Indian Billy died at the age of 96 at his home on Ice's Run, Buffalo Creek, Barrackville, Monongalia County, Virginia (present day Marion County, West Virginia.) At the time of his death he was almost totally deaf and blind. He is buried in the Ice Cemetery, Barrackville, West Virginia. I visited the cemetery and took pictures of the grave marker which has William Indian Billy Ice on it. Unfortunately, I don't know where the pictures are now. Guess that's an excuse to go back and visit.
The following is the controversial last will and testament of William Galloway Ice. This will was contested in 1829, the judgement of the court follows:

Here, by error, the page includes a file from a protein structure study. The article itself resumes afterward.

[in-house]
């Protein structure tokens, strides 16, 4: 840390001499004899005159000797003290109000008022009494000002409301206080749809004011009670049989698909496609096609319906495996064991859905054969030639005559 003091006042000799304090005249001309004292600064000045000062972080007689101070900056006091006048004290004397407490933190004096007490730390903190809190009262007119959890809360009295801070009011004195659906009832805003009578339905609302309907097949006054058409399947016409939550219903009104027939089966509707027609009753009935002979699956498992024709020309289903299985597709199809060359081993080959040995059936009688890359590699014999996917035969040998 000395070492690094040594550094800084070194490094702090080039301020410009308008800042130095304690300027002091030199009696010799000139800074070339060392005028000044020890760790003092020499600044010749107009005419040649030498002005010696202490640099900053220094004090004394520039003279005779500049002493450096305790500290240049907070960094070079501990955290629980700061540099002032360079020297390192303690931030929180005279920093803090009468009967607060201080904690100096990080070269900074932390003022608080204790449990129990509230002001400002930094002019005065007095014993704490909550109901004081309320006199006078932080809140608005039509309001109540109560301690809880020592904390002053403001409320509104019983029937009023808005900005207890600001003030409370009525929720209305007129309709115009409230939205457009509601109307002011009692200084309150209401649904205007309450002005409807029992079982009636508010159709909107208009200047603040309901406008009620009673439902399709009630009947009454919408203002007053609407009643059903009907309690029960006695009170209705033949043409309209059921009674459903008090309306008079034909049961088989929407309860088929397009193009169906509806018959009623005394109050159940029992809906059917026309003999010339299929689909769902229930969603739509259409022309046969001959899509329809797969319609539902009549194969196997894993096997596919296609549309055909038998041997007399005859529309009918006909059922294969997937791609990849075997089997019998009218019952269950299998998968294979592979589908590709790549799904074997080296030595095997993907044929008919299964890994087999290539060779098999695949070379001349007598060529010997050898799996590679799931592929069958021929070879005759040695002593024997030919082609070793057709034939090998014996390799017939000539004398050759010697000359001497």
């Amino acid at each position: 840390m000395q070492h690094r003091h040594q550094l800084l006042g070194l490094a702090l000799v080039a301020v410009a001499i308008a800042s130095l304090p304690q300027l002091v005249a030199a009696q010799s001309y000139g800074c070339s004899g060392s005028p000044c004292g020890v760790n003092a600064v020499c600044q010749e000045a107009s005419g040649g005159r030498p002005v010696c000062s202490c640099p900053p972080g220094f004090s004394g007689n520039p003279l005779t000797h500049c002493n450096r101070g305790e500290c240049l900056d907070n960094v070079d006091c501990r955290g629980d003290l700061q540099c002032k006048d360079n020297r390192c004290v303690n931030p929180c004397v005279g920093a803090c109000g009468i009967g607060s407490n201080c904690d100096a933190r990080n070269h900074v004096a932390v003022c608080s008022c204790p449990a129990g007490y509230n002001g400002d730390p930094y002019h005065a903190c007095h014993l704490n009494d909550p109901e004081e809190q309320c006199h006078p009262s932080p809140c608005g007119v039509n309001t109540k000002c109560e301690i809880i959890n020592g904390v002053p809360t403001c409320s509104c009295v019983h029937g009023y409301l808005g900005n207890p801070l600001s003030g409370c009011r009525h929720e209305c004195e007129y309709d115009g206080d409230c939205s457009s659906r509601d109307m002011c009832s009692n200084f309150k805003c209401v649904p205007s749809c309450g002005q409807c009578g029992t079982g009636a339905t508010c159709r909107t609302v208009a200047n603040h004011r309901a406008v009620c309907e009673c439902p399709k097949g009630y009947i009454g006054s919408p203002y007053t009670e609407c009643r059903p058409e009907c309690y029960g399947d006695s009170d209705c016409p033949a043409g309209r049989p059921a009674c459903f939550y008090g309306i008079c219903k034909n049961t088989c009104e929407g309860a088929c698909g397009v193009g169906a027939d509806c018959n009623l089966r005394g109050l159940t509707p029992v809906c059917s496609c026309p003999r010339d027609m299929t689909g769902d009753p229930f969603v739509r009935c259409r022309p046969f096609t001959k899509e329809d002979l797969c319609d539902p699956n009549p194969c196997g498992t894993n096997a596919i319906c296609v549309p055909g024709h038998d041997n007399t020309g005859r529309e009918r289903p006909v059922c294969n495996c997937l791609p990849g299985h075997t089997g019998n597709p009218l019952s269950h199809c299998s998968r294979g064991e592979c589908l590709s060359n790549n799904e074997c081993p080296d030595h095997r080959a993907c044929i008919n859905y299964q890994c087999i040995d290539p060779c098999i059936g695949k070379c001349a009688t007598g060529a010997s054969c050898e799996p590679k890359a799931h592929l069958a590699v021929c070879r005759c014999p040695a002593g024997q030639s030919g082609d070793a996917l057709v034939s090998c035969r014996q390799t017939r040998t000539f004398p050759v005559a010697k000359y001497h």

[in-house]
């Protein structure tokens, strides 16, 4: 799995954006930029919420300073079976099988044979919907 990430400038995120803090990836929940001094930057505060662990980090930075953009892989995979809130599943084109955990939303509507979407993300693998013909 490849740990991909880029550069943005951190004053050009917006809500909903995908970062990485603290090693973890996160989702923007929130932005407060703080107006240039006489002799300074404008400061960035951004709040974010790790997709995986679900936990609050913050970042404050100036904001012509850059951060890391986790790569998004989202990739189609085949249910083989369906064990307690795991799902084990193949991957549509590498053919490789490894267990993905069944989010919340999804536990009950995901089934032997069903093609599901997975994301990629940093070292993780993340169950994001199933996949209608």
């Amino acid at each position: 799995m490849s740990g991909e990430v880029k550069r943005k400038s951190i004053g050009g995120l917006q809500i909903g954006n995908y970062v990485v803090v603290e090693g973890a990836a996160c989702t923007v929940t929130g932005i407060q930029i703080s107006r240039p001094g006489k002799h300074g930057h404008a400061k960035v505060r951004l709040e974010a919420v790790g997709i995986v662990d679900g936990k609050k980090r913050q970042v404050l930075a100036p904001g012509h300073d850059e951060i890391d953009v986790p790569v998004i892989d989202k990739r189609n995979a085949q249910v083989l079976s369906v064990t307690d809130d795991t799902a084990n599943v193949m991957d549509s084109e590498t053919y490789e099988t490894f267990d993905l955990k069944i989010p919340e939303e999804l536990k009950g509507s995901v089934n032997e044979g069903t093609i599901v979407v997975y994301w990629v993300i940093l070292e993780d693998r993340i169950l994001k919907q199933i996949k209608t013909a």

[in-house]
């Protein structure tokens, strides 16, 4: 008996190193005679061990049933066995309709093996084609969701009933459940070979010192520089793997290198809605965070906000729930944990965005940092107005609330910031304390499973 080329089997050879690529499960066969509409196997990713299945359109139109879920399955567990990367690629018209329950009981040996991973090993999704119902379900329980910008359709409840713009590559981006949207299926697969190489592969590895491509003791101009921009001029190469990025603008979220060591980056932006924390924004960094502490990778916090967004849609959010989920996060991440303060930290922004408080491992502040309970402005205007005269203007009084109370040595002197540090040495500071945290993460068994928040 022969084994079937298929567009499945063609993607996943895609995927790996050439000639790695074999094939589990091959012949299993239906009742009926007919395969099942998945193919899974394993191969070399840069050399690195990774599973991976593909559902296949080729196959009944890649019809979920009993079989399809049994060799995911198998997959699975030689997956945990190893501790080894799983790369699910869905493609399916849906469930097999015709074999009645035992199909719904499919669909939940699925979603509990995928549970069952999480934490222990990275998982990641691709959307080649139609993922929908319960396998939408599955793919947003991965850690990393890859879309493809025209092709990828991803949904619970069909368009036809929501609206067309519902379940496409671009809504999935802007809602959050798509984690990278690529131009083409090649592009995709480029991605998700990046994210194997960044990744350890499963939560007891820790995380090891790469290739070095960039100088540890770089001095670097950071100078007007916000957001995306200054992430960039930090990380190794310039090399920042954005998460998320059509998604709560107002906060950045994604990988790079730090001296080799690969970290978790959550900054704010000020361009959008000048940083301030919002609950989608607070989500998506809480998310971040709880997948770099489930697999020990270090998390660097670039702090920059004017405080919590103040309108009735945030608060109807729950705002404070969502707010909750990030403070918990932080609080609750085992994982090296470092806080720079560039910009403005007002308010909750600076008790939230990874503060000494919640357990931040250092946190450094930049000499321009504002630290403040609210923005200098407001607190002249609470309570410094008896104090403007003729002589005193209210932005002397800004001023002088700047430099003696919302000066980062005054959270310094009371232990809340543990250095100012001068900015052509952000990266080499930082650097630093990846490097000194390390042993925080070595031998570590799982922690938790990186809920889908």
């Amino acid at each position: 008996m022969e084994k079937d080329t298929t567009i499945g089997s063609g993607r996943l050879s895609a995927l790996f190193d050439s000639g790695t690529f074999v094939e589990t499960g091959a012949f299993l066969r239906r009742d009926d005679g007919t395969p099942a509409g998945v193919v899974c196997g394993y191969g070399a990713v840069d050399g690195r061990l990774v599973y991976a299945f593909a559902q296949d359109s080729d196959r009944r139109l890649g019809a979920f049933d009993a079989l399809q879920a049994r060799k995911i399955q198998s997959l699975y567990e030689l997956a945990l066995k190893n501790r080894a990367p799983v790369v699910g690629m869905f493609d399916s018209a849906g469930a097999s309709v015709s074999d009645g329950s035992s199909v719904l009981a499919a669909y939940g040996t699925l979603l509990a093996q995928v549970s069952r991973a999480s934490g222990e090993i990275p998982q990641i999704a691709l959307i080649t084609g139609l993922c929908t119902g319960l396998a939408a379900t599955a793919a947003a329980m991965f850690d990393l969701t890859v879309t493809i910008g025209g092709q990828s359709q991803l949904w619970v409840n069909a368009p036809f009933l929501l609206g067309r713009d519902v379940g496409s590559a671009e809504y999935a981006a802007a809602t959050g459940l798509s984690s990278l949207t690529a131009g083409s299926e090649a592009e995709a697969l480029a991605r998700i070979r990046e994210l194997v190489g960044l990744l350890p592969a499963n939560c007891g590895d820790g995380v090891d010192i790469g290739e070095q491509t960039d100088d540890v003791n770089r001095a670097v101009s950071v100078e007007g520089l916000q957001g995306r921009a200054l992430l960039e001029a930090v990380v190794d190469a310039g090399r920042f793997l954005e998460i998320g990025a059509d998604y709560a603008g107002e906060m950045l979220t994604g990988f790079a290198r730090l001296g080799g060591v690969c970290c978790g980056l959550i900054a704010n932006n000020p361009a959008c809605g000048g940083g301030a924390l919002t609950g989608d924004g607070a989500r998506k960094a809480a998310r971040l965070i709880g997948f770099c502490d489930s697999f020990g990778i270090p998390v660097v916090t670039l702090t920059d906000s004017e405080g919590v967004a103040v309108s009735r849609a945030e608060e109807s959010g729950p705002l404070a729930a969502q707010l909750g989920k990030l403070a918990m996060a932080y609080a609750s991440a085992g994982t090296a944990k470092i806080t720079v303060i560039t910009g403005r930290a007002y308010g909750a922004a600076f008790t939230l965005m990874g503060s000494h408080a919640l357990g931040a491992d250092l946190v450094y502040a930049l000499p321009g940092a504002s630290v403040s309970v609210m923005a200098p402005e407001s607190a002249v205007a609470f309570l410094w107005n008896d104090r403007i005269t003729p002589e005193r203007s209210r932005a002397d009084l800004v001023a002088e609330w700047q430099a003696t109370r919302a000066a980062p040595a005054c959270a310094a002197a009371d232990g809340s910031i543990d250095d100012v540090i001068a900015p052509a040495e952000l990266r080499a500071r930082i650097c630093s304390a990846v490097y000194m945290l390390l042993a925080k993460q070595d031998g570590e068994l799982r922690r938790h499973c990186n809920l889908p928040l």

In the name of God, Amen. I, William Ice of Buffalo Creek, Monongalia County and the State of Virginia, being very sick and weak in body of perfect mind and memory thanks be given unto God. Calling into mind the mortality of my body and knowing that it is appointed for all men once to die, do make and ordain this my last will and testament that is to say, principally and first of all to give and recommend my soul to Almighty God who gave it, and my body I recommend to the earth to be buried in decent Christian burial at the discretion of my wife. Nothing doubting but at the general resurrection I shall receive the same again by the Mighty power of God and as touching such worldly estate wherewith it has pleased God to bless me in this life I give, demise and dispose of the same in the following manner and form. First: I give and bequeath to my wife Elizabeth Ice all my household goods and debts. I give and bequeath to my loving wife Elizabeth Ice all my land as long as she lives and keeps my name, and if she alters my name then only her thirds. I give and bequeath to my wife Elizabeth Ice all my horses, cattle, sheep and hogs and farming utensils. I give and bequeath to my son Thomas Ice fifteen shillings. I give and bequeath to my son John Ice fifteen shillings. I give and bequeath to my son William Ice ten dollars. I give and bequeath to my son George Ice fifteen dollars. I give and bequeath to my son Abraham Ice fifteen dollars. I give and bequeath to my son Adam Ice fifteen dollars. I give and bequeath to my daughter Margaret Bayles fifteen shillings and I give and bequeath to my daughter Mary Shrieves fifteen shillings, and to my daughter Eve Shrieves fifteen dollars, none of these heirs to be paid till Benjamin Ice my youngest son comes of age. I give and bequeath unto James Ice and Frederick Ice and Benjamin Ice all my land to be equally divided quantity and quality James to first choice, Frederick second choice, and Benjamin the last choice, and these three boys to pay my daughter Sally Ice one hundred dollars a piece. I continue make and ordain my loving wife Elizabeth Ice my sole executrix of this my last will and testament by them freely enjoyed. And I do hereby utterly disallow, revoke, and disannul all and every other former testaments in witness whereof I have hereunto set my hand and seal this fourth of July 1818.